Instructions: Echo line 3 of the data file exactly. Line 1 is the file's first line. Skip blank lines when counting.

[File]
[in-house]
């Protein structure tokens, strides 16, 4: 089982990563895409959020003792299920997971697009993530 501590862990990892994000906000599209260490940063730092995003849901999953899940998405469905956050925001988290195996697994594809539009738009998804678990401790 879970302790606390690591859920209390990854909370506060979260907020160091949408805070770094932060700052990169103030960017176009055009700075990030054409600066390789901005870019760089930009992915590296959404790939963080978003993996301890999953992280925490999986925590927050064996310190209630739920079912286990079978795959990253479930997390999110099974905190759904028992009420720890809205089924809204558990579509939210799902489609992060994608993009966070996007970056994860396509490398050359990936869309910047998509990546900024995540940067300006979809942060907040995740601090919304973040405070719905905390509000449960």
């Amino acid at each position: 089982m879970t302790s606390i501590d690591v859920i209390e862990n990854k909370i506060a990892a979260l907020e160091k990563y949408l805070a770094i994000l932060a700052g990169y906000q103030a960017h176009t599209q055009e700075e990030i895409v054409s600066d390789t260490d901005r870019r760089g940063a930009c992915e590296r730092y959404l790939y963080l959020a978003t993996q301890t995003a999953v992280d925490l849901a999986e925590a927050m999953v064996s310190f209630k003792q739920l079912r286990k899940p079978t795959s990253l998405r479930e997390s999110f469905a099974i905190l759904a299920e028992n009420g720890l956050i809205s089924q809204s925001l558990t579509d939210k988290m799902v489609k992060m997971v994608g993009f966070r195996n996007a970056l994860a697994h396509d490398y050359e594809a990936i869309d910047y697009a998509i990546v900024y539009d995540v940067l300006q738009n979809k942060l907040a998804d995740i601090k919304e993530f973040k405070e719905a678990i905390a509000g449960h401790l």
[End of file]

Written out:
């Amino acid at each position: 089982m879970t302790s606390i501590d690591v859920i209390e862990n990854k909370i506060a990892a979260l907020e160091k990563y949408l805070a770094i994000l932060a700052g990169y906000q103030a960017h176009t599209q055009e700075e990030i895409v054409s600066d390789t260490d901005r870019r760089g940063a930009c992915e590296r730092y959404l790939y963080l959020a978003t993996q301890t995003a999953v992280d925490l849901a999986e925590a927050m999953v064996s310190f209630k003792q739920l079912r286990k899940p079978t795959s990253l998405r479930e997390s999110f469905a099974i905190l759904a299920e028992n009420g720890l956050i809205s089924q809204s925001l558990t579509d939210k988290m799902v489609k992060m997971v994608g993009f966070r195996n996007a970056l994860a697994h396509d490398y050359e594809a990936i869309d910047y697009a998509i990546v900024y539009d995540v940067l300006q738009n979809k942060l907040a998804d995740i601090k919304e993530f973040k405070e719905a678990i905390a509000g449960h401790l």